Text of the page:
After our arrival at Marrakech, we had hired a tour guide who would take us around the town and highlight us some of the history of the place as well as the important sites around. One such place he took us to was Ben Youssef Madrasa, one of the largest and most important one in North Africa. Founded in the 14th century and housed around 900 students at one point of time.
While walking by the streets you might miss out on the wooden door which has the inscriptions as “You who enter my door, may your highest hopes be exceeded.” An inspiring entry for the students going to live and study there. Inside lies a cool central courtyard with the marble patio and water basin, the walls and columns decorated with Moorish zellige tiles forming geometrically-patterned mosaics, and sculptures, stuccoes, and cedar windows with carved vines.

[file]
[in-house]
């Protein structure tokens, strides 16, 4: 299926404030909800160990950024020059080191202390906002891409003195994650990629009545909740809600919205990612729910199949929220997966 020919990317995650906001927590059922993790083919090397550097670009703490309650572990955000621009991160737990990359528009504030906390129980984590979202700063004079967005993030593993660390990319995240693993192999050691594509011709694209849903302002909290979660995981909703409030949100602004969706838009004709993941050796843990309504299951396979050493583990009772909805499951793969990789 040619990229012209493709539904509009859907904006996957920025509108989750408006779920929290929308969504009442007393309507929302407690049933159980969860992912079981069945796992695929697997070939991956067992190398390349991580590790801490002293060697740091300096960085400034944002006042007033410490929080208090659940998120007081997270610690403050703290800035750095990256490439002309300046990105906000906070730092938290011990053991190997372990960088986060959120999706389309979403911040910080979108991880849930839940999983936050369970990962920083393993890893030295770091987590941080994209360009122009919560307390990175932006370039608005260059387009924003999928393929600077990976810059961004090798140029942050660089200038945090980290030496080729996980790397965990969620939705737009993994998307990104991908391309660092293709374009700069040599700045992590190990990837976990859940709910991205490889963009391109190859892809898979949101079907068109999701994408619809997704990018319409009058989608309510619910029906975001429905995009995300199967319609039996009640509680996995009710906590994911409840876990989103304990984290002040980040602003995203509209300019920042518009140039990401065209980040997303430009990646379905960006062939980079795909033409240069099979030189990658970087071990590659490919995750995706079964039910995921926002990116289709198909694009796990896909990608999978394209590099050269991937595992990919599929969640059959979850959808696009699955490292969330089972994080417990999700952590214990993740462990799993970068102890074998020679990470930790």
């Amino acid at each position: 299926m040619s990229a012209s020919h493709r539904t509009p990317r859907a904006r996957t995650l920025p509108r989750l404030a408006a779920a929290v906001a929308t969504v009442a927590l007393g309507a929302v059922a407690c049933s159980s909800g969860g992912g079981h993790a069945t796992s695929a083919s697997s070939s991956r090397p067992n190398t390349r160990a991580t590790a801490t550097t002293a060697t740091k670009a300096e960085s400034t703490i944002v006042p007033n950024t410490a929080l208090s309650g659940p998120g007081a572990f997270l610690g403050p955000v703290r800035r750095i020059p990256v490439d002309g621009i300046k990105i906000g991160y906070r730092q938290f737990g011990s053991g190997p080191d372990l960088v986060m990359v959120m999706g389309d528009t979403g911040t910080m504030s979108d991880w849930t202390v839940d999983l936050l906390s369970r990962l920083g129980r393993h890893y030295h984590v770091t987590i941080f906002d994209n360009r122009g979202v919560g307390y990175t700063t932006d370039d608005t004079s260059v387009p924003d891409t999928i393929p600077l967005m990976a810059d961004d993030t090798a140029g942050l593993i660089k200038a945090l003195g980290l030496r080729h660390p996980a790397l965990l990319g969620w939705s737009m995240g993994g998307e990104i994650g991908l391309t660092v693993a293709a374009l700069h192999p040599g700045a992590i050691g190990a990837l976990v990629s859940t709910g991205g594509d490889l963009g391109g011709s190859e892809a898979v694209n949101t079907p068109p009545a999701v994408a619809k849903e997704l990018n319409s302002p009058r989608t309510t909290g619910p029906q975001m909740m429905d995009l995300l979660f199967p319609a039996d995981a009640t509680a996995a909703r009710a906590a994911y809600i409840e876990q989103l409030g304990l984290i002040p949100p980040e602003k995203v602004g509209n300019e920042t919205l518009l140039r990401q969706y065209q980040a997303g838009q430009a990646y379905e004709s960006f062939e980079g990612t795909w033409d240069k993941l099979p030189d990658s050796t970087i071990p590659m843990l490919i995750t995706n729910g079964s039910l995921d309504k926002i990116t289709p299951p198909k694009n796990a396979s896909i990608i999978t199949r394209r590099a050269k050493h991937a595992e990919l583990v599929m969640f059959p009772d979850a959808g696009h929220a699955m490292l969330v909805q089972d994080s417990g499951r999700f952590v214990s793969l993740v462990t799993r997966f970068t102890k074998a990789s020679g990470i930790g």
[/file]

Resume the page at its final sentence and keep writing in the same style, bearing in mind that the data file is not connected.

A prayer hall sits off the main courtyard and back out in the courtyard you will see tiny windows of the students dormitories looking down from the first floor. You can explore the 130 or so cells of the madrasa, some so small you have to crouch down to enter, while we were entering those rooms it felt more like prison cells.
The madrasa ceased to function as a college in 1960 but was renovated and opened to the public in 1982. The architecture can be compared to the Alhambra, Spain probably inspired from them.